Till Kids Do Us Part: A interview on pregnancy, motherhood and friendship


Every passage of a woman’s life poses unique challenges to her friendships—but pregnancy and motherhood are among the most risky. Pregnant women are notoriously self-centered and moody, traits that can be off-putting even to people who love them.

Also, motherhood is such a huge time-sucker that it greatly reduces (and sometimes eliminates) opportunities to spend relaxed time with friends (or to shave your legs, tweeze your eyebrows, or bathe). Finally, another reason why motherhood can wreck a close friendship: Mothers fall hopelessly in love with their newborns, leaving little emotional space for other people in their lives.

Yet, the value of friendships during every phase of life, especially during pregnancy and motherhood, can’t be measured. Solid friendships provide new moms and moms-to-be with confidence, advice, support and pleasure.

This is why I was delighted to speak with Kristina Sauerwein, who blogs on The name of her Momformation Blog, Balancing Acts, aptly characterizes the life of any new mother who recognizes that she has never juggled quite as many balls as she does now.

The first part of the recently posted interview is called You Were Close Friends and Then You Had Kids.

The second part of the interview is entitled, Should You Break Up with Your Friend?

If you are interested in this subject, you may want to glance at a couple of previous related posts on my blog: New Kid on the Block: Mastering the Motherhood-Friendship Mix and Motherhood is a Friendship Killer.

Are you a new mom or mom-to-be with questions or dilemmas about a friendship? Write to me at and I'll try to answer all of them. 



2007: The Year of BFF


If you ask me, 2007 was the year that the term Best Friends Forever (BFF) was so over-used and inappropriately-used by the media that its meaning became trivialized and misunderstood.

A few memorable examples:

Hillary Clinton and Katie Couric were labeled BFFs on the basis of posing for a photograph together at a fundraiser for children’s mental health. (See my earlier blog entry)

Onstar and General Motors were declared former BFFs because GM introduced Bluetooth to its line of cars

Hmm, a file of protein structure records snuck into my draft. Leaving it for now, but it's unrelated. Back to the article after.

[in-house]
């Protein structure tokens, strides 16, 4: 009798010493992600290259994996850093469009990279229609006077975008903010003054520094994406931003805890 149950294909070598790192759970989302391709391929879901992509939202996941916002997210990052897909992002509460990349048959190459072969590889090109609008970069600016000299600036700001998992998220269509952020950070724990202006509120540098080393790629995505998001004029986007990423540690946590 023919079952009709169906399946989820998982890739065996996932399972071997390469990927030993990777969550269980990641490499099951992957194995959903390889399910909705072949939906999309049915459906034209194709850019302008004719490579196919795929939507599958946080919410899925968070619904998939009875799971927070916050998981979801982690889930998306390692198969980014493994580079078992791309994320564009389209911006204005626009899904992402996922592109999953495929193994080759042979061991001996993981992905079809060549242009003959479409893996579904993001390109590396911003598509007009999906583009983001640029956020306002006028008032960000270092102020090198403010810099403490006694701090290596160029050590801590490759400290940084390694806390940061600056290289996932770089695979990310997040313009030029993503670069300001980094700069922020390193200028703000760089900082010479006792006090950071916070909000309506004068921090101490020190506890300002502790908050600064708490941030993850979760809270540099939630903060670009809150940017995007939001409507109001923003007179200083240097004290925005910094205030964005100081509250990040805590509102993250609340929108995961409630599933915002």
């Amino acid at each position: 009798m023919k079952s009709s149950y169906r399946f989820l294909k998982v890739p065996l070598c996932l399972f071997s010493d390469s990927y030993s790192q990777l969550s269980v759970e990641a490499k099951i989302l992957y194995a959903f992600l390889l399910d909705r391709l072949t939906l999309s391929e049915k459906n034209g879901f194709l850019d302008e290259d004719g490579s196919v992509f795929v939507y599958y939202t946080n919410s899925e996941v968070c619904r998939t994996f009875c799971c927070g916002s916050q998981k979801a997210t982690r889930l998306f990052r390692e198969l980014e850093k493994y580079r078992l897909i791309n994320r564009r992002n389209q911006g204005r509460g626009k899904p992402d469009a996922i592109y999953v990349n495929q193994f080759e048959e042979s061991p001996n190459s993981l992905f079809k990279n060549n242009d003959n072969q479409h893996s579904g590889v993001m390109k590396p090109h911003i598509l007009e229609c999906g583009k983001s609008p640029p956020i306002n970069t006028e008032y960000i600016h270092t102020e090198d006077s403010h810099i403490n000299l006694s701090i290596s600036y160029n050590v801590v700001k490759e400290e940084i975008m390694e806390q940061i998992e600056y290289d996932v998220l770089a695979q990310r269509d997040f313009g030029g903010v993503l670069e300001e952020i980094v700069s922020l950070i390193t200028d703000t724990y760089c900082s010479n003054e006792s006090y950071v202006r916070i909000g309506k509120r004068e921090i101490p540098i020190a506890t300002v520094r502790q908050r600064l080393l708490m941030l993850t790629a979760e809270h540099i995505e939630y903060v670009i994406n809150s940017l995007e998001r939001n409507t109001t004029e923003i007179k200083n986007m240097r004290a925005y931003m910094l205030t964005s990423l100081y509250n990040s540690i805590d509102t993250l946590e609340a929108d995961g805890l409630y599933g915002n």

Parents who bought their children tickets to the Hannah Montana concert in Cincinnatti were called BFFs

A column headline by NY Times opinion columnist Gail Collins called presidential-candidate Rudy and his infamous friend Bernie BFFs

An unforgettable and over-played commercial for Cingular cell phones mocked the iconic term, showed a granny named Rose texting her BFF.

A Spongebob episode showed Spongebob and Patrick pledging to be BFFs

A quick peek on Amazon lists board books, craft books, and Holly Hobbie paperbacks--all named BFF---aimed at little girls as young as four-years-old!

Here are my suggestions for bringing restored meaning and legitimacy to the term in 2008:

  • Don’t use BFF when you speak about inanimate objects or corporations [unless you are using proper acronyms for the Bhubaneswar Film Festival (BFF) or the Bangladesh Football Federation (BFF)]
  • Don’t inappropriately use the term BFF to convey exclusivity. You can actually have more than one BFF and many women do.
  • Be careful using BFF with little girls. Little girls are more likely to have a best friend of the moment. As women age, their commitment to their BFFs becomes stronger.
  • Little girls and big ones need to realize that most friendships aren’t always forever. Even a close friendship that feels like a BFF today is likely to be fleeting more often than not.

Everyone has a best friend during each stage of life but only a precious few have the same one. – Author unknown

May you find and nurture warm and close female friendships in 2008 and may some of them turn into long-lasting ones!


The evolution of friendship in a digital age

Some people worry that digital technology is eroding the face of friendship as we now know it---that time spent in virtual relationships detracts from real ones. A new report provides evidence to the contrary. Among Americans:

  • 48 percent of those interviewed said that social networking sites help them build new relationships
  • 44 percent said that social networking sites help them maintain current relationships

This social effect cuts across age groups:...

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